Reference is made to FIGS. 2 and 6. With the temporary horizontal line 50 on the wall serving as a guide, alignment notches 18,18' are used in lieu of a spirit level to assure the horizontal positioning of the apparatus. The user first inserts the desired fasteners into central mounting hole 30 and side mounting holes 32 and 33, as in the preferred methodology described above. The user then places the apparatus 10 against the wall so that both interior vertices 20,20' of alignment notches 18,18' are located precisely upon the horizontal wall line 50, i.e., such that the horizontal wall line 50 bisects exactly the interior angles of alignment notches 18,18'. The fasteners, preferably nails, are then hammered into the wall in the same order and manner as described in the preferred methodology, except that the user has constant reference to the horizontal wall line 50, instead of a spirit level, in order to maintain the level position of the apparatus 10 during hanging. Assuming that the horizontal wall line 50 is truly level, placing the interior vertices 20,20' of alignment notches 18,18' upon that line 50 will assure the horizontal position of the apparatus 10 and its supporting rail 40. Visible portions of the horizontal wall line 50 may be erased after the artwork(s) are hung in final position.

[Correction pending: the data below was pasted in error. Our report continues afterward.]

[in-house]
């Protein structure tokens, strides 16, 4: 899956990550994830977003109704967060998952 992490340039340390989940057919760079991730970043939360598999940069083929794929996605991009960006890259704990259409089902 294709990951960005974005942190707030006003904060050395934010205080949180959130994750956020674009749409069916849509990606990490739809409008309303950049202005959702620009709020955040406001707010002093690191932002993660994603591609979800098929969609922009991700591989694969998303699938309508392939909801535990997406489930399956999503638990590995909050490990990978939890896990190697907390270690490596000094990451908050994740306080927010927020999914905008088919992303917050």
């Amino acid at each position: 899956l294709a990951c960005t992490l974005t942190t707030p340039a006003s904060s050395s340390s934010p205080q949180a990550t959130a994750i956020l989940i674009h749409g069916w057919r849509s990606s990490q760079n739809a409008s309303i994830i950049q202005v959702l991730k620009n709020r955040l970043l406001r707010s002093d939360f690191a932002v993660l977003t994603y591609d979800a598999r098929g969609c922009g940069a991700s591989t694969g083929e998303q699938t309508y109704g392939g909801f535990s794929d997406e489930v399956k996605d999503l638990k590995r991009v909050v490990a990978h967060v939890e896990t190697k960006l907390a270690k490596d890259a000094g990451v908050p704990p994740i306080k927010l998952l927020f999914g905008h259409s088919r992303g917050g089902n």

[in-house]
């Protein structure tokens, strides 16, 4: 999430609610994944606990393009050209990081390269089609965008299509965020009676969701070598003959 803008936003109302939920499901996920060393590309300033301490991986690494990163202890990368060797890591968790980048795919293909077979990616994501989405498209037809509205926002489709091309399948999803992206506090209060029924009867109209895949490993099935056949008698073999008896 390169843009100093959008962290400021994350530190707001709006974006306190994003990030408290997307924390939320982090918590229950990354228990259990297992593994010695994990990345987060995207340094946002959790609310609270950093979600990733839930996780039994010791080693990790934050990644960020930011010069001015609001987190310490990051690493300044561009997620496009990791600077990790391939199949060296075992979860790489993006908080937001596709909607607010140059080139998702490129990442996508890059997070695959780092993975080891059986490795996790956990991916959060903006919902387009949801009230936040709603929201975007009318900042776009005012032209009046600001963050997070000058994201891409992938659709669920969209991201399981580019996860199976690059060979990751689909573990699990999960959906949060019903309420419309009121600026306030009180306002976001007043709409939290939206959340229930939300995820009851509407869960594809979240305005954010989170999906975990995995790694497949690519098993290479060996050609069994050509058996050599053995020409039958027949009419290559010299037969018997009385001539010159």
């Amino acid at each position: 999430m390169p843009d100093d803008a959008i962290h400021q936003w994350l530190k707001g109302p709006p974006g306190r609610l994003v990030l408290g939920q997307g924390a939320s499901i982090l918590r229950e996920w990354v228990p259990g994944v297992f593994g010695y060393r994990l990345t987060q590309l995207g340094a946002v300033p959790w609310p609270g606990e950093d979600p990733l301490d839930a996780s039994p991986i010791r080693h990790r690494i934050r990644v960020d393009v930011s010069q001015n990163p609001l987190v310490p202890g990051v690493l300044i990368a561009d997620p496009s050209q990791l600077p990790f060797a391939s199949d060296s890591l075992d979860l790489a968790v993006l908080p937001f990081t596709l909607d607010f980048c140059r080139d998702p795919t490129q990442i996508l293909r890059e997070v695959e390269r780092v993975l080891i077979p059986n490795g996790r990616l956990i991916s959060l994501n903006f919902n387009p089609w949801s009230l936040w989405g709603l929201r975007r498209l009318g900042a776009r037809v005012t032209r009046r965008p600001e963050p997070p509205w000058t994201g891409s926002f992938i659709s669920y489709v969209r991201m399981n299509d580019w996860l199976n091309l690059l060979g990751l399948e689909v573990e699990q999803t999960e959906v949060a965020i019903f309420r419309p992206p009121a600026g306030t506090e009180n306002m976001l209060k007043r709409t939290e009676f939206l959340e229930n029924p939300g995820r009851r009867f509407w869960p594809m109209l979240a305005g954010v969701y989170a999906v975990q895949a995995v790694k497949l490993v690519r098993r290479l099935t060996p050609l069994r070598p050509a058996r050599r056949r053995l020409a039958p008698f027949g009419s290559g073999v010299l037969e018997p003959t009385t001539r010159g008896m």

It here is noted that the methodology described immediately above may have application to objects, other than frames, to be attached to a surface. The method may be practiced with nearly any device upon which another item will be attached. Likewise, the surface need not be a wall, but can be any surface to which a frame or other device needs to be attached.
In all embodiments and methodologies, the order of certain of the method steps may be varied without adversely affecting the practice of the invention. The fasteners may be inserted in the mounting holes either before or after the apparatus is placed against the wall; the fasteners may be inserted either before or after the apparatus is leveled; the order in which the fastening nails are hammered home may be varied; and the like. The method claims are thus not limited to the order of steps set forth therein.